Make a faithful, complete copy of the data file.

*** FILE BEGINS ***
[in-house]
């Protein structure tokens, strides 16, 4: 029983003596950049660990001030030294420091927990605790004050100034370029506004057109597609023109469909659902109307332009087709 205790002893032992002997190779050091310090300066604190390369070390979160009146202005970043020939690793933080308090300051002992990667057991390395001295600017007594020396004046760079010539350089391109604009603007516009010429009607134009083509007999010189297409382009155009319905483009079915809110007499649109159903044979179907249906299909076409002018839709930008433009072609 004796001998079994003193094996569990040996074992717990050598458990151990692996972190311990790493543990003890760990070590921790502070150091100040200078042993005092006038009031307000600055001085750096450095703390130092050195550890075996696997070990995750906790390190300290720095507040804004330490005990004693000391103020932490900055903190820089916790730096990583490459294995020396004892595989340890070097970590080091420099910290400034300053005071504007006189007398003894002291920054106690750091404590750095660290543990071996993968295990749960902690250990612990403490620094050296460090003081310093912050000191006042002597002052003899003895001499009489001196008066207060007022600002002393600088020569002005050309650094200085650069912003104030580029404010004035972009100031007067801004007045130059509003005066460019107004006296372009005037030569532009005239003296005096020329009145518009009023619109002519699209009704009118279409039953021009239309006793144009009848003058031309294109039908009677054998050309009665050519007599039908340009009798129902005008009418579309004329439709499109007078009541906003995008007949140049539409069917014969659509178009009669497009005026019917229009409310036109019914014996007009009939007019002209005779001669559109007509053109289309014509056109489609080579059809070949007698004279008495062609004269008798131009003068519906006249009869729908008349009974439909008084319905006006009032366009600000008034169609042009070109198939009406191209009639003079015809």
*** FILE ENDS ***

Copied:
[in-house]
């Protein structure tokens, strides 16, 4: 029983003596950049660990001030030294420091927990605790004050100034370029506004057109597609023109469909659902109307332009087709 205790002893032992002997190779050091310090300066604190390369070390979160009146202005970043020939690793933080308090300051002992990667057991390395001295600017007594020396004046760079010539350089391109604009603007516009010429009607134009083509007999010189297409382009155009319905483009079915809110007499649109159903044979179907249906299909076409002018839709930008433009072609 004796001998079994003193094996569990040996074992717990050598458990151990692996972190311990790493543990003890760990070590921790502070150091100040200078042993005092006038009031307000600055001085750096450095703390130092050195550890075996696997070990995750906790390190300290720095507040804004330490005990004693000391103020932490900055903190820089916790730096990583490459294995020396004892595989340890070097970590080091420099910290400034300053005071504007006189007398003894002291920054106690750091404590750095660290543990071996993968295990749960902690250990612990403490620094050296460090003081310093912050000191006042002597002052003899003895001499009489001196008066207060007022600002002393600088020569002005050309650094200085650069912003104030580029404010004035972009100031007067801004007045130059509003005066460019107004006296372009005037030569532009005239003296005096020329009145518009009023619109002519699209009704009118279409039953021009239309006793144009009848003058031309294109039908009677054998050309009665050519007599039908340009009798129902005008009418579309004329439709499109007078009541906003995008007949140049539409069917014969659509178009009669497009005026019917229009409310036109019914014996007009009939007019002209005779001669559109007509053109289309014509056109489609080579059809070949007698004279008495062609004269008798131009003068519906006249009869729908008349009974439909008084319905006006009032366009600000008034169609042009070109198939009406191209009639003079015809």